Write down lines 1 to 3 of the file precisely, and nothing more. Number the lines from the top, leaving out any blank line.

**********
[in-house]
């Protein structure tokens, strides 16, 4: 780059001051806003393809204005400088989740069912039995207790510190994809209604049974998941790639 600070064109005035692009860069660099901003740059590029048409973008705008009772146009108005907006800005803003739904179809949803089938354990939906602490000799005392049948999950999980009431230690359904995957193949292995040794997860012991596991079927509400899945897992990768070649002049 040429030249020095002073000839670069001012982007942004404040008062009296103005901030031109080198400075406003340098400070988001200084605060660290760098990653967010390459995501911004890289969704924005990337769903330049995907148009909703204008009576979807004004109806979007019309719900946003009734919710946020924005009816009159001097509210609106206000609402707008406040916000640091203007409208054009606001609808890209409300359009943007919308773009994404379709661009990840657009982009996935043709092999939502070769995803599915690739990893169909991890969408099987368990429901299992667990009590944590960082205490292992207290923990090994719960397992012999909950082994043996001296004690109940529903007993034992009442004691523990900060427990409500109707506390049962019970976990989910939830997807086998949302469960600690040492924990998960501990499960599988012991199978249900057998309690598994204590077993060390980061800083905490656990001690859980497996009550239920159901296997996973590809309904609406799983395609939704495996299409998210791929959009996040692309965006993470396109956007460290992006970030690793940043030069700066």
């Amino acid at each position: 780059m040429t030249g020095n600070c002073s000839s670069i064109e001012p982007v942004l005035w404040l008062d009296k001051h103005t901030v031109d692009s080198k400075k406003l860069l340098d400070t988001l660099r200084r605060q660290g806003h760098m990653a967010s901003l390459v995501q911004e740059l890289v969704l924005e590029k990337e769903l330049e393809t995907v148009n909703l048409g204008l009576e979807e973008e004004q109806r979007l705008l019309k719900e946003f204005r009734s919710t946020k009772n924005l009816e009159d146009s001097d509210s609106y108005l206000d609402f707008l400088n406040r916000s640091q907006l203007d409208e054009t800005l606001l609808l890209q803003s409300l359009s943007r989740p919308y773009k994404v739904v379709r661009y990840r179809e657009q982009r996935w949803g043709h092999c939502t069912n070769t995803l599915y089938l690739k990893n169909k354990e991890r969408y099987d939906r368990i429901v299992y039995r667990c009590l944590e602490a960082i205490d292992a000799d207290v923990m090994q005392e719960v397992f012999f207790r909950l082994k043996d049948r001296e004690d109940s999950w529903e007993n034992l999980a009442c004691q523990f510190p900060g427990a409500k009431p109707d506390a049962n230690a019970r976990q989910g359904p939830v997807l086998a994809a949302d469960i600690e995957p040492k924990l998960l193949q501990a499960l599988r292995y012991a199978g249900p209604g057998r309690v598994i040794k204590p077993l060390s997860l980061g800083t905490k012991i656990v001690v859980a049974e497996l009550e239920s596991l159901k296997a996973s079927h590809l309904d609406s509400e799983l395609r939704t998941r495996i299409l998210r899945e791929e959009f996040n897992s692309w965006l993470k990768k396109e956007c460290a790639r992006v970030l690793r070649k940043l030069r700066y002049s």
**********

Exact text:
[in-house]
């Protein structure tokens, strides 16, 4: 780059001051806003393809204005400088989740069912039995207790510190994809209604049974998941790639 600070064109005035692009860069660099901003740059590029048409973008705008009772146009108005907006800005803003739904179809949803089938354990939906602490000799005392049948999950999980009431230690359904995957193949292995040794997860012991596991079927509400899945897992990768070649002049 040429030249020095002073000839670069001012982007942004404040008062009296103005901030031109080198400075406003340098400070988001200084605060660290760098990653967010390459995501911004890289969704924005990337769903330049995907148009909703204008009576979807004004109806979007019309719900946003009734919710946020924005009816009159001097509210609106206000609402707008406040916000640091203007409208054009606001609808890209409300359009943007919308773009994404379709661009990840657009982009996935043709092999939502070769995803599915690739990893169909991890969408099987368990429901299992667990009590944590960082205490292992207290923990090994719960397992012999909950082994043996001296004690109940529903007993034992009442004691523990900060427990409500109707506390049962019970976990989910939830997807086998949302469960600690040492924990998960501990499960599988012991199978249900057998309690598994204590077993060390980061800083905490656990001690859980497996009550239920159901296997996973590809309904609406799983395609939704495996299409998210791929959009996040692309965006993470396109956007460290992006970030690793940043030069700066």
């Amino acid at each position: 780059m040429t030249g020095n600070c002073s000839s670069i064109e001012p982007v942004l005035w404040l008062d009296k001051h103005t901030v031109d692009s080198k400075k406003l860069l340098d400070t988001l660099r200084r605060q660290g806003h760098m990653a967010s901003l390459v995501q911004e740059l890289v969704l924005e590029k990337e769903l330049e393809t995907v148009n909703l048409g204008l009576e979807e973008e004004q109806r979007l705008l019309k719900e946003f204005r009734s919710t946020k009772n924005l009816e009159d146009s001097d509210s609106y108005l206000d609402f707008l400088n406040r916000s640091q907006l203007d409208e054009t800005l606001l609808l890209q803003s409300l359009s943007r989740p919308y773009k994404v739904v379709r661009y990840r179809e657009q982009r996935w949803g043709h092999c939502t069912n070769t995803l599915y089938l690739k990893n169909k354990e991890r969408y099987d939906r368990i429901v299992y039995r667990c009590l944590e602490a960082i205490d292992a000799d207290v923990m090994q005392e719960v397992f012999f207790r909950l082994k043996d049948r001296e004690d109940s999950w529903e007993n034992l999980a009442c004691q523990f510190p900060g427990a409500k009431p109707d506390a049962n230690a019970r976990q989910g359904p939830v997807l086998a994809a949302d469960i600690e995957p040492k924990l998960l193949q501990a499960l599988r292995y012991a199978g249900p209604g057998r309690v598994i040794k204590p077993l060390s997860l980061g800083t905490k012991i656990v001690v859980a049974e497996l009550e239920s596991l159901k296997a996973s079927h590809l309904d609406s509400e799983l395609r939704t998941r495996i299409l998210r899945e791929e959009f996040n897992s692309w965006l993470k990768k396109e956007c460290a790639r992006v970030l690793r070649k940043l030069r700066y002049s």